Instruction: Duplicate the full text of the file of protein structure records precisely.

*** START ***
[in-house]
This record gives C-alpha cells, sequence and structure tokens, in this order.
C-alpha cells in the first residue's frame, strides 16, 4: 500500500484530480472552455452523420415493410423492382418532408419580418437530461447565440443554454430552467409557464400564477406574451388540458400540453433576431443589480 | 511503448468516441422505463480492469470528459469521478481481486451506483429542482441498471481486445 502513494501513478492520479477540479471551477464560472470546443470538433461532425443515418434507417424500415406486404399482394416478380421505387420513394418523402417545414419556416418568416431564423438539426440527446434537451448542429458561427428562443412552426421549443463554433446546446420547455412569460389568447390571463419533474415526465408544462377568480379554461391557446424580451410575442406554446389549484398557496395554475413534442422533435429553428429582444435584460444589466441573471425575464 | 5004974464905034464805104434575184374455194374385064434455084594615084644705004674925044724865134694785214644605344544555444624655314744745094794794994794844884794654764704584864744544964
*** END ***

[in-house]
This record gives C-alpha cells, sequence and structure tokens, in this order.
C-alpha cells in the first residue's frame, strides 16, 4: 500500500484530480472552455452523420415493410423492382418532408419580418437530461447565440443554454430552467409557464400564477406574451388540458400540453433576431443589480 | 511503448468516441422505463480492469470528459469521478481481486451506483429542482441498471481486445 502513494501513478492520479477540479471551477464560472470546443470538433461532425443515418434507417424500415406486404399482394416478380421505387420513394418523402417545414419556416418568416431564423438539426440527446434537451448542429458561427428562443412552426421549443463554433446546446420547455412569460389568447390571463419533474415526465408544462377568480379554461391557446424580451410575442406554446389549484398557496395554475413534442422533435429553428429582444435584460444589466441573471425575464 | 5004974464905034464805104434575184374455194374385064434455084594615084644705004674925044724865134694785214644605344544555444624655314744745094794794994794844884794654764704584864744544964